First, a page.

The task that remains for understanding the context of witch accusations is fourfold. First the distinctive features of the imposed learned tradition must be examined. Second, the reasons must be ascertained why members of the intellectual élite felt it necessary to devise notions more fantastic than those of the populace, and to place these ideas in the mouths of suspects. Third, the way in which judges carried out this imposition must be explained. And fourth, the influence of learned concepts upon popular belief must be studied, to the extent that the sources allow.

It would be superfluous to examine the learned notions of witchcraft in comprehensive detail. They are fundamentally the same whether seen in witch hunting manuals or in the charges brought forth in court. They have been studied extensively by numerous historians—perhaps at greater length than their historical significance requires. It will suffice here to suggest some of the ways in which learned tradition as shown in the trials differed from folk belief.

The most essential point to be conveyed is that learned influence did not merely juxtapose the notion of diabolism with that of sorcery. In basic ways it transformed the conception of sorcery as well. In only rare instances does one find sorcery precisely as described in the last chapter included in a document along with diabolism, in the same stage of the judicial proceedings.4 Almost invariably the sorcery that accompanies diabolism is radically distinct. Whereas the sorcerer or sorceress in popular tradition is usually an enemy of an individual accuser, or a set of specific accusers, the devil-worshipper is an adversary of a broader and less personal society. The sorcerer in the superior document, whose offenses are specified by the victim, attacks out of personal motives having to do with the victim.5 The devil-worshipper, whose crimes are suggested by judges (individuals not affected in any directly personal way by the suspect’s actions), inflicts evil out of sheer malice. This distinction is clearest, as Keith Thomas has suggested in a different context,6 in trials for weather magic. Because destructive storms were not clearly directed against specific individuals, there was little inclination for private accusers to press charges of weather magic. In the superior documents the accusation arises with moderate frequency in Switzerland and in Upper Germany, but virtually never in other regions. Even in inferior texts, where it occurs more frequently,7 it is not universal; it does not appear in Italian trials for diabolism, perhaps because of relatively stable climate, but it does arise frequently in France.8 The relative frequency of the charge in inferior sources seems natural. When a suspect was under interrogation, and when judges were looking for offences that could plausibly be attributed to him or her, it might frequently have been easier for them to recall a damaging storm from the recent past than to call to mind a death, illness, or love affair that seemed incomprehensible in natural terms.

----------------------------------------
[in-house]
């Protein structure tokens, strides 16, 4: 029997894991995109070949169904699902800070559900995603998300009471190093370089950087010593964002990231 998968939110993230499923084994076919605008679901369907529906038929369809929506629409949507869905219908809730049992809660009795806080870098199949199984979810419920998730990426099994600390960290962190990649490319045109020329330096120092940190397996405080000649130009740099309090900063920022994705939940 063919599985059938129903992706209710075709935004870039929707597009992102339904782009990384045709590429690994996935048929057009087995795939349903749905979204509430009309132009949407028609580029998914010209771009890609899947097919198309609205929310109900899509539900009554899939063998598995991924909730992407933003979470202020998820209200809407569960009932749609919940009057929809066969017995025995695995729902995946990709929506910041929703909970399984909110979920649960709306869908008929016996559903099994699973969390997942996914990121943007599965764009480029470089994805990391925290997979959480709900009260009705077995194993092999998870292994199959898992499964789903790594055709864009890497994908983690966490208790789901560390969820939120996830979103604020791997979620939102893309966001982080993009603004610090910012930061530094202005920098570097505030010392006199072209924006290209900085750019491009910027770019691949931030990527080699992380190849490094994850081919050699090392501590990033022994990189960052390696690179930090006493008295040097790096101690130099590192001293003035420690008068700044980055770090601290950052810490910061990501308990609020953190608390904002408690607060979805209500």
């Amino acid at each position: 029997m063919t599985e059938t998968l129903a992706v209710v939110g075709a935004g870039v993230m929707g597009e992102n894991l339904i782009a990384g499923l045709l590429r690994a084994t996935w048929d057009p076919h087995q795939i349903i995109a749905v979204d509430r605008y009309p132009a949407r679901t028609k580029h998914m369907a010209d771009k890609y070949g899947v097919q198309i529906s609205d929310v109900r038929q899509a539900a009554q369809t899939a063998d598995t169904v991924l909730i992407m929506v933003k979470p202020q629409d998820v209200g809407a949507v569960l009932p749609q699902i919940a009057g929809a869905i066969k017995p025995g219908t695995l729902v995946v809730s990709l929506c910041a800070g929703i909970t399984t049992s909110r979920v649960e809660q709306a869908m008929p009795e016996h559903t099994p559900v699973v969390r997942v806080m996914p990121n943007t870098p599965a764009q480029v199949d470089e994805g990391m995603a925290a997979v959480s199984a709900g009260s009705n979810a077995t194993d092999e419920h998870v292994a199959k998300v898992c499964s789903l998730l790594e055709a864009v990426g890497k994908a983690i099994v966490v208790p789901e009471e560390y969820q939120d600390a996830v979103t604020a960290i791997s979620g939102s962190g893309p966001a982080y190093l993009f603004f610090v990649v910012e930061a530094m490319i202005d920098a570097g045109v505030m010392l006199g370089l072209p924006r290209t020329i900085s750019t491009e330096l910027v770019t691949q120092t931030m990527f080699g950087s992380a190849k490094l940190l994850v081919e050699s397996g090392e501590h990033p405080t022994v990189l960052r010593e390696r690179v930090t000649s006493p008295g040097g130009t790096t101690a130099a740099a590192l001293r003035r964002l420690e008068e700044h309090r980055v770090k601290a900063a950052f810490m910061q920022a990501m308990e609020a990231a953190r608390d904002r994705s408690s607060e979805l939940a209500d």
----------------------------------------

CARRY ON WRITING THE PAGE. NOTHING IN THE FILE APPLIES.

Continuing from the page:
Storms were not the only means that witches had to destroy crops, according to the inferior sources. They also accomplished this goal by filling the skin of a cat with various grains, soaking it in a spring for three days, then drying and pulverizing the mixture, and strewing it to the winds from a mountain top. Whatever fields the powder fell on would be rendered sterile.9 For destruction of property, witches in certain Swiss trials are also supposed to have created avalanches.10

Oddly, one does not find plague ascribed to witches in the inferior documents, though this also would be a crime against society in general. Probably the closest approximation to this notion is a charge against witches in or near Savoy: that they formed a powder from the innards of murdered children and the bodies of venomous animals, and scattered the concoction through the air during a mist. Those towns to which the deadly substance was carried by the wind would suffer heavy mortality, while neighboring areas would be spared.11 From the very onset of the plague in the mid-fourteenth century, however, this disease had been widely attributed not to maleficent action of witches but to the malice of Jews or to the wrath of God. These alternative explanations evidently preempted the suggestion that outbreaks of the affliction could be blamed on devil-worshippers. To be sure, there were two incidents in which the populace held sorceresses responsible for epidemics,12 but the diseases in these cases do not appear to have been plague (particularly not in the case of Boucoiran, where the disease affected animals and children specifically).

In any case, the specifically antisocial nature of devil-worshippers is borne out by further aspects of their maleficence. They attacked infants far more commonly than did mere sorcerers. The records frequently give as motive for infanticide the need of infants’ fat as an ingredient in unguents, or the consumption of their flesh at Sabbaths.13 Likewise, the attribution of stillbirth and miscarriage to witches seems to be a distinctive feature of the inferior documents.14 In both these ways the sheer malevolence of devil-worshippers, not directed against specific personal enemies, is revealed. Furthermore, the most clearly personal offense of witches, love magic, is conspicuously lacking in most of the inferior texts.15 This may be surprising to readers of the Malleus maleficarum, which dwells in lurid detail on the sexual bewitchments of witches, and which claims that God permits them special power over the sexual act.16 Yet earlier theologians had not demonstrated the same measure of concern for this kind of sorcery, and apparently neither had judges. Canonists had had to consider whether impotence resulting from bewitchment was grounds for annulment of marriage, but their concern evidently does not indicate general preoccupation with the matter among the intellectual élite.17